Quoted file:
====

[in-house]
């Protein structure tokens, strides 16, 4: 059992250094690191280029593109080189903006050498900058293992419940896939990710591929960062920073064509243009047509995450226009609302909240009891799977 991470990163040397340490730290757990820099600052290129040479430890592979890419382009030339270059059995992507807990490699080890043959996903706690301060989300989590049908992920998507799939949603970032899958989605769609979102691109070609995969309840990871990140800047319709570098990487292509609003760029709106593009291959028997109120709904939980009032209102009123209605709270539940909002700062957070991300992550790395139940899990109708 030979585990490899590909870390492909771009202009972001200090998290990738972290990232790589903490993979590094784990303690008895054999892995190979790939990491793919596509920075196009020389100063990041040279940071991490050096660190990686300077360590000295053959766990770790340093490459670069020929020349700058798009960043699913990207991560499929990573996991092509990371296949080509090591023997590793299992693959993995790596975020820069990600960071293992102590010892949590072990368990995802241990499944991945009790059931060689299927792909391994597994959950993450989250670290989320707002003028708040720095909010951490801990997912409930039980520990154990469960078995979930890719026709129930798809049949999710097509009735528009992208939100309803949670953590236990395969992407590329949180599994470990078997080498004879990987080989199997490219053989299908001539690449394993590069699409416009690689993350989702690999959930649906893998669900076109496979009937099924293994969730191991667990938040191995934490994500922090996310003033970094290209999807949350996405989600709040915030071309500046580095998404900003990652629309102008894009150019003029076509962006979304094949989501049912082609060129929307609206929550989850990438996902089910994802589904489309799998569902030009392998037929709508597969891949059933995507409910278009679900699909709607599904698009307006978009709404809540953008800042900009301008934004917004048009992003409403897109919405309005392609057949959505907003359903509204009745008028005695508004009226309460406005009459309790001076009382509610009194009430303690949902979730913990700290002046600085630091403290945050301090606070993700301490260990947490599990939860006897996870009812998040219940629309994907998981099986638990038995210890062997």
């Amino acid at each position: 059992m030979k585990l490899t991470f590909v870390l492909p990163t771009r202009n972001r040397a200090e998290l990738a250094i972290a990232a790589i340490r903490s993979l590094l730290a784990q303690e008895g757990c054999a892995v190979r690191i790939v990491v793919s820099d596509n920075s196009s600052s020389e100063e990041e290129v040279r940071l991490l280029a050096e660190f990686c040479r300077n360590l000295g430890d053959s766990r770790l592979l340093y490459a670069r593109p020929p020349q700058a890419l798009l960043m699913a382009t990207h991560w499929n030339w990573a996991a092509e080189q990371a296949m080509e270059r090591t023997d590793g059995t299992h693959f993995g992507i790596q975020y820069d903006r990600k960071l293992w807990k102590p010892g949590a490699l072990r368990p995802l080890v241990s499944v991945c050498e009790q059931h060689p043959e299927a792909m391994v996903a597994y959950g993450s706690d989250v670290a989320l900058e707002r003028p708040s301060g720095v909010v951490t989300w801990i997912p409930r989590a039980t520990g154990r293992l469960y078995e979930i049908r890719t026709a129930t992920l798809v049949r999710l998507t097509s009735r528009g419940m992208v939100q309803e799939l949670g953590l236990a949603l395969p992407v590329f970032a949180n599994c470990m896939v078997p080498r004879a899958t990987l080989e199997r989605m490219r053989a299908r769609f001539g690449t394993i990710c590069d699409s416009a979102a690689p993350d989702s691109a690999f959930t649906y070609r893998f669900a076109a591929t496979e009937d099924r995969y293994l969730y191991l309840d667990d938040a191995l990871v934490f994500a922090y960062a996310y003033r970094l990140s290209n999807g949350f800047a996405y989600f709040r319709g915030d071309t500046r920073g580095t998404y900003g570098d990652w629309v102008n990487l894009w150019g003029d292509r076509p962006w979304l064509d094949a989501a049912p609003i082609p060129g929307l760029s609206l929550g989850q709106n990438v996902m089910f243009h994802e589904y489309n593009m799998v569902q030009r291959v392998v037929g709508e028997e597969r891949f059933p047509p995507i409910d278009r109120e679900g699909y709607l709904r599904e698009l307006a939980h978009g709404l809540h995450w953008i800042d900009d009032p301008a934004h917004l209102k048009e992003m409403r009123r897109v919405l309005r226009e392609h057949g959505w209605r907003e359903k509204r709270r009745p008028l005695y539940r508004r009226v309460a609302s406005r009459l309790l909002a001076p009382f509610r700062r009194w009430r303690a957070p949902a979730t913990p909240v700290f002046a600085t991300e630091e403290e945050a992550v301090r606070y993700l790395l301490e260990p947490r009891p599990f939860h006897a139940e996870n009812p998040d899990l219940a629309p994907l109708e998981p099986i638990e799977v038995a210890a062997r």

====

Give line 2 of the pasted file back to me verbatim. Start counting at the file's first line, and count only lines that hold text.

């Protein structure tokens, strides 16, 4: 059992250094690191280029593109080189903006050498900058293992419940896939990710591929960062920073064509243009047509995450226009609302909240009891799977 991470990163040397340490730290757990820099600052290129040479430890592979890419382009030339270059059995992507807990490699080890043959996903706690301060989300989590049908992920998507799939949603970032899958989605769609979102691109070609995969309840990871990140800047319709570098990487292509609003760029709106593009291959028997109120709904939980009032209102009123209605709270539940909002700062957070991300992550790395139940899990109708 030979585990490899590909870390492909771009202009972001200090998290990738972290990232790589903490993979590094784990303690008895054999892995190979790939990491793919596509920075196009020389100063990041040279940071991490050096660190990686300077360590000295053959766990770790340093490459670069020929020349700058798009960043699913990207991560499929990573996991092509990371296949080509090591023997590793299992693959993995790596975020820069990600960071293992102590010892949590072990368990995802241990499944991945009790059931060689299927792909391994597994959950993450989250670290989320707002003028708040720095909010951490801990997912409930039980520990154990469960078995979930890719026709129930798809049949999710097509009735528009992208939100309803949670953590236990395969992407590329949180599994470990078997080498004879990987080989199997490219053989299908001539690449394993590069699409416009690689993350989702690999959930649906893998669900076109496979009937099924293994969730191991667990938040191995934490994500922090996310003033970094290209999807949350996405989600709040915030071309500046580095998404900003990652629309102008894009150019003029076509962006979304094949989501049912082609060129929307609206929550989850990438996902089910994802589904489309799998569902030009392998037929709508597969891949059933995507409910278009679900699909709607599904698009307006978009709404809540953008800042900009301008934004917004048009992003409403897109919405309005392609057949959505907003359903509204009745008028005695508004009226309460406005009459309790001076009382509610009194009430303690949902979730913990700290002046600085630091403290945050301090606070993700301490260990947490599990939860006897996870009812998040219940629309994907998981099986638990038995210890062997």